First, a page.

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Tips to Finding the Beauty of Change in Retirement and When Fighting an Illness

It’s not that some people have willpower and some don’t. It’s that some people are ready to change and others are not.

James Gordon, M.D.

Many may relate to a time when the idea of change made a ball of anxiousness form in the pit of the stomach, especially if the change is out of our control. Humans tend to experience a combination of anticipation, nervousness, and excitement when a change is on the verge of happening.  Whether we look forward to it or have feelings of anxiousness, change triggers powerful emotions within our bodies. It is important to be able to recognize the change, and access the best ways to deal with it depending on the situation.

Of course, humans want the ability to map out their lives which is why all changes should be embraced. However, when a change occurs it tends to stir the pot of emotions within a person depending on the circumstances. Whether you’re ready to enter the liberating golden years of your life by making the decision to start your retirement, or perhaps going through a hardship involving a serious illness, change is happening. Adjusting to that change can be a process that proves difficult to the strongest of us – here are some lifestyle changes to consider to facilitate and promote change under these circumstances.

Lifestyle Changes During Retirement

Making the decision to retire is a big step that requires preparation and planning in order to relax in comfort. The biggest lifestyle change that occurs for most seniors is transitioning from a steady work flow to finding something else to do. Finding activities that provide you with a purpose is a major key to adapting into this new routine.

There are two paths that could help you through this anticipation. The first is welcoming this change as an opportunity for new beginnings. Rediscovering your passions in life is an invigorating process that comes with many benefits. If the process seems overwhelming at first, be sure to write about it. Take note of ideas and inspirations that you think may be a goal you are interested in pursuing.

The second key is to set goals for yourself to guide the change to a specific point where you can easily reflect on your improvements from beginning to finish. The exciting thing is your goals can be as eccentric as you want them to be. Explore hobbies you have always wanted to try, take a class in your community, travel and make new friends, volunteer, find a part-time job, or become involved with a non-profit organization. Surrounding yourself with a support system and being involved in your community are great starting points to help facilitate and nurture the transition into retirement.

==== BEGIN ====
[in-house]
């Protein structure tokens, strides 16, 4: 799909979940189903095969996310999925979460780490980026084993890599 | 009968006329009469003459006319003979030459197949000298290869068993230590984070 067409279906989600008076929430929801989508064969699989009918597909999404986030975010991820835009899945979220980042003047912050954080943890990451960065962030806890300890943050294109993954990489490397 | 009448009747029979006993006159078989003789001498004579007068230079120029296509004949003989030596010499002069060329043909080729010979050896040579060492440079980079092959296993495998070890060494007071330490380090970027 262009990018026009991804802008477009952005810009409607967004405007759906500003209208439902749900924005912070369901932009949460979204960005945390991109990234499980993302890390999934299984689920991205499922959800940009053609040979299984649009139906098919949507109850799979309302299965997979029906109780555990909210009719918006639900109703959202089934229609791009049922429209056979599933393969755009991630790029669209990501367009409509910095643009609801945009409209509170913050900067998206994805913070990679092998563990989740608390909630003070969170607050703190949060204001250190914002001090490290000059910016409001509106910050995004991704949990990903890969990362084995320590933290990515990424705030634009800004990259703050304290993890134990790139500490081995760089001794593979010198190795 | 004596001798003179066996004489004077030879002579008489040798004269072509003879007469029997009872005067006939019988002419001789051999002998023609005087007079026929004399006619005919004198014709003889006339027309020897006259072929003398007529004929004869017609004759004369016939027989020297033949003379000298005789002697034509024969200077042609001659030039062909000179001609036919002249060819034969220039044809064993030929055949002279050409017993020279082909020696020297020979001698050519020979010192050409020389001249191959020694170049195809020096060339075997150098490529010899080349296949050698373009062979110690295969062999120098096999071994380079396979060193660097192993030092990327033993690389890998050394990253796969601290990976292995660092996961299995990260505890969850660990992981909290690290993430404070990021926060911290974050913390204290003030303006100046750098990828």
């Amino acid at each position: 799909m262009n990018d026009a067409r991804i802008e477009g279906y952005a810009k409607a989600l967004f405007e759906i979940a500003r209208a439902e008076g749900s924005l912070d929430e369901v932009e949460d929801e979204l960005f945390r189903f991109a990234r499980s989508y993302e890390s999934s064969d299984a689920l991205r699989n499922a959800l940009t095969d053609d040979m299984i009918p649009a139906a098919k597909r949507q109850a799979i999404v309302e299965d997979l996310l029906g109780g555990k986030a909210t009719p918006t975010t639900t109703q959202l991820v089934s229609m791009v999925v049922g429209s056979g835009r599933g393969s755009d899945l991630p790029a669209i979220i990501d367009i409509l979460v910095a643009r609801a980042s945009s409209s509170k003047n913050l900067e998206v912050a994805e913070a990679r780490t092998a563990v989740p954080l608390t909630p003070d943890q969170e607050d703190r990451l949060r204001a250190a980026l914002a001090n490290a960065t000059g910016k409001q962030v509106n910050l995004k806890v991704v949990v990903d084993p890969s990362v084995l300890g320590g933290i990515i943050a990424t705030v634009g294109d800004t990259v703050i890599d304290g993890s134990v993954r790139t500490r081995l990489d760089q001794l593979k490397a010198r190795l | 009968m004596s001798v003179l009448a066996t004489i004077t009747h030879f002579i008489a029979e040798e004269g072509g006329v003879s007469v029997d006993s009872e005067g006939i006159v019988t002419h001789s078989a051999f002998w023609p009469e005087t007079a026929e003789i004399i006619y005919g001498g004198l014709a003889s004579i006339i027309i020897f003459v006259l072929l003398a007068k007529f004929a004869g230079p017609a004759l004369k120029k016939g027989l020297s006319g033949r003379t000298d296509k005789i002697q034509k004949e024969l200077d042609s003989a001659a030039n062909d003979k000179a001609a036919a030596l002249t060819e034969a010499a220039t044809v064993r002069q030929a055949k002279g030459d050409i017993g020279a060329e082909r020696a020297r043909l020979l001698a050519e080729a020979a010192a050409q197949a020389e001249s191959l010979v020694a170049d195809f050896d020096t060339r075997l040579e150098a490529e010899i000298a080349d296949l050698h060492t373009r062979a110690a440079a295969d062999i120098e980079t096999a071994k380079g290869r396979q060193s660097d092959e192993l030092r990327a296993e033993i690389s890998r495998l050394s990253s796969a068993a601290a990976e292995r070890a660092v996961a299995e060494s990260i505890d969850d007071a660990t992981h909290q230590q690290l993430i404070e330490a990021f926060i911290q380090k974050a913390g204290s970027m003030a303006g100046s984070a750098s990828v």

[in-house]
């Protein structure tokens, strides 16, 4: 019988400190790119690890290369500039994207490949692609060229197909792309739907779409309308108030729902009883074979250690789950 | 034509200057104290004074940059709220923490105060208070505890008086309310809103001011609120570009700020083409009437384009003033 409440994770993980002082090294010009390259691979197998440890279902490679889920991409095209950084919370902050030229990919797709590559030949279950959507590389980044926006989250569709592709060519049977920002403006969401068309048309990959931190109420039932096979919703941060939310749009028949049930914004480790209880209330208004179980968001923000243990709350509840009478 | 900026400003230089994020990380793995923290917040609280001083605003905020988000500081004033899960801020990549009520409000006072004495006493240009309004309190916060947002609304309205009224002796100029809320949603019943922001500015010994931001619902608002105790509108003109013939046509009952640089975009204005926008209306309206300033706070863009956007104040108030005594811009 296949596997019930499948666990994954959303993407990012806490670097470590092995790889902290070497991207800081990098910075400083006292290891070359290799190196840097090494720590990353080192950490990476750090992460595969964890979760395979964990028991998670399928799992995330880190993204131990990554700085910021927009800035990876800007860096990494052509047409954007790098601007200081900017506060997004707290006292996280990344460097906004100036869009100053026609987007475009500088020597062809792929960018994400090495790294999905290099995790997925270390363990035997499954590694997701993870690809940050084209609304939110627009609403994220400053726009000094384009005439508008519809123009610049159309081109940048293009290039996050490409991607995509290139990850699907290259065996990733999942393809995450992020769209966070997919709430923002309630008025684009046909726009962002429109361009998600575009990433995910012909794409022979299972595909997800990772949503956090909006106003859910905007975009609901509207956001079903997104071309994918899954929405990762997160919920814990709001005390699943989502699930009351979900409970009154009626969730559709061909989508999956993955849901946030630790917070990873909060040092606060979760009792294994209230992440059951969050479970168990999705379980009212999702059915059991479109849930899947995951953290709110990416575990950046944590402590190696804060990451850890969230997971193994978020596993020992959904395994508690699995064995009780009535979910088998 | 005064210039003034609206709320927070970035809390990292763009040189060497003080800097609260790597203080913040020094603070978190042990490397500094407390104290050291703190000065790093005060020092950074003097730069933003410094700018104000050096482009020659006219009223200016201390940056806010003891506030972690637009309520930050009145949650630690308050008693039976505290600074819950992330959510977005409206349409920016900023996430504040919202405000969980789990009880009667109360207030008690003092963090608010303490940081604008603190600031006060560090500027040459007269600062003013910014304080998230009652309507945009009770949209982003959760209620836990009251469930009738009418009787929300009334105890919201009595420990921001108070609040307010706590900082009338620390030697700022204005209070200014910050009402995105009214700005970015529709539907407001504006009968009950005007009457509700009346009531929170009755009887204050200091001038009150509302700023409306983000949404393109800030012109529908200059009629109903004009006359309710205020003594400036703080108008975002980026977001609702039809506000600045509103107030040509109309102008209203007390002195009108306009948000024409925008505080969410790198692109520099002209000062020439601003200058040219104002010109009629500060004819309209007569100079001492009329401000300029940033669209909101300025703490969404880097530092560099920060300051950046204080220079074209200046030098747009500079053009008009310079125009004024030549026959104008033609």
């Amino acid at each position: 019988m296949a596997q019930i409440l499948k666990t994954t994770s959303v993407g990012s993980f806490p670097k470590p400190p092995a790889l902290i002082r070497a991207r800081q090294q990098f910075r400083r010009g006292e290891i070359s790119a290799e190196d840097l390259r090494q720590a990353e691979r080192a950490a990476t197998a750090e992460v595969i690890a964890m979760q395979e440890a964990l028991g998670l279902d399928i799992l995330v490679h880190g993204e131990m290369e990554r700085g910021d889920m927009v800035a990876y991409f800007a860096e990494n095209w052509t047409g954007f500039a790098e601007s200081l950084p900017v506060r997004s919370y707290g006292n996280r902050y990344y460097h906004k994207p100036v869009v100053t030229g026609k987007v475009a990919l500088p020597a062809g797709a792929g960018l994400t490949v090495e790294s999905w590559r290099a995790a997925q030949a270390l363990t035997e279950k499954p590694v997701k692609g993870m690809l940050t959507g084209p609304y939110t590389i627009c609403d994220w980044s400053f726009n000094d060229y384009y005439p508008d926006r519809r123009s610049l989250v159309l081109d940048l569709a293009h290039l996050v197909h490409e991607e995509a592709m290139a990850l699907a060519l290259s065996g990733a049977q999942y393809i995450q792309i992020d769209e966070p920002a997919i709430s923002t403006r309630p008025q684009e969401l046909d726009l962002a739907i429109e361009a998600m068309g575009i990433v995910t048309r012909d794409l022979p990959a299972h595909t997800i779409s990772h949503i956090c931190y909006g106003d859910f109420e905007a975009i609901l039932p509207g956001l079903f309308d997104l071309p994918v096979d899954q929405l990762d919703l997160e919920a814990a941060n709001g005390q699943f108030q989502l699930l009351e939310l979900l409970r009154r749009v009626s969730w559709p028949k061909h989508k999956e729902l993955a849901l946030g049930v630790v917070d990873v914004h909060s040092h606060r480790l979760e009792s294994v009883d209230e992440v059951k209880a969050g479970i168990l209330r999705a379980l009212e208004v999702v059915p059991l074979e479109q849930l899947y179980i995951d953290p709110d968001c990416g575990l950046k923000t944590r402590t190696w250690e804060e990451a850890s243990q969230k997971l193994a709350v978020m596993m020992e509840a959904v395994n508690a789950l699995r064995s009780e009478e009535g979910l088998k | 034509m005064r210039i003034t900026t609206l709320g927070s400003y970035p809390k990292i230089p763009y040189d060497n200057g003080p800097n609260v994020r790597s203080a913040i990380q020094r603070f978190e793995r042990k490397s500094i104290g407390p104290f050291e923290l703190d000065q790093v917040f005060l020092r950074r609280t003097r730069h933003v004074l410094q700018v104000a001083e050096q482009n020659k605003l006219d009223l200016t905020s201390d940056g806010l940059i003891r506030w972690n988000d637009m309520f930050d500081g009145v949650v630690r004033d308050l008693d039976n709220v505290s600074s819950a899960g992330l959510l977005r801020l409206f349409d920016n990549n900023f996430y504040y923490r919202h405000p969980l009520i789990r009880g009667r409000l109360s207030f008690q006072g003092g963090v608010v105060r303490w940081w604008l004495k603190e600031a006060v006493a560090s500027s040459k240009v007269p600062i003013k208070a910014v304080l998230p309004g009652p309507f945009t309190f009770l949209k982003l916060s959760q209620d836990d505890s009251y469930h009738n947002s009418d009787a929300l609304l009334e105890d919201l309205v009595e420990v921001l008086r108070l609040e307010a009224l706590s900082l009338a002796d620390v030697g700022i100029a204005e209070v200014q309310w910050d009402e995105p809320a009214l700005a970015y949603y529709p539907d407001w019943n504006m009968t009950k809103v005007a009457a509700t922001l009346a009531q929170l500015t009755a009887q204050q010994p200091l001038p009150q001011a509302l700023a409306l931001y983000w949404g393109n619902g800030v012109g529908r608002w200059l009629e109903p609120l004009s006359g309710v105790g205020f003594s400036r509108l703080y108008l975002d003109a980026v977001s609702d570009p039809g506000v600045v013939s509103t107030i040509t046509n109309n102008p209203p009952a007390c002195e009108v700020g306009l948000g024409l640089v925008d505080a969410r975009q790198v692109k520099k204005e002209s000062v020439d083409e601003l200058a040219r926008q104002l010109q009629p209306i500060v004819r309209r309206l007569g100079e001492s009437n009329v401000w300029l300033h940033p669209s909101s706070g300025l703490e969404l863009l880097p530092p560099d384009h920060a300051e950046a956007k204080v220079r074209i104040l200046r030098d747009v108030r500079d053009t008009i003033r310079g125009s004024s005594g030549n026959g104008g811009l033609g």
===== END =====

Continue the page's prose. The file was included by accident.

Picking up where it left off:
Dealing with Changes After Being Diagnosed with a Serious Illness

It is inevitable that changes, both expected and unexpected, will occur during a person’s lifetime. Whether these changes are in our control or out of our control may play a big role in our approach to managing it. If disease suddenly takes a hold of our life, it is important to face your feelings by figuring out what your fears and worries are, which is no easy task. Once you have a clear picture of how the change makes you feel, begin to take note of your thoughts and attitudes about it. The best way is to keep a written record of daily happenings brought on by the change and how they make you feel.

Of course, a person who was just diagnosed with cancer may struggle with trying to understand “why” this happened, as sometimes disease is out of a person’s control. When the mind is clouded with negative thoughts it can easily block problem solving skills and further weaken the body. It helps to register when you encounter a negative thought and think of one thing you are grateful for to help see the bright side. As explained by Dr. Siegel, a practitioner in modern medicine, “…emotional growth towards greater self-acceptance and fulfillment helps keep the immune system strong.”

To compliment a self-loving attitude, it’s helpful to make a change to your active lifestyle. Moving (in moderation) has proven to build circulation, mobility, endurance, and oxygen intake. Learning to relax will help you deal well with change too. To top it off, supplementing your diet with non-processed foods and plenty of fresh fruits and vegetables strengthens the immune system so that it can keep the body safe from harm.

Harrison Ford once said the wise words “We all have big changes in our lives that are more or less a second chance.”

A change is a start of a new beginning that could open doors to many possibilities we may never have thought we would have had the chance to experience. A change could be viewed as a chance to start over fresh and renewed! What better feeling than to wipe away a dirty slate and start from square one. Embrace it.


Author Abacus

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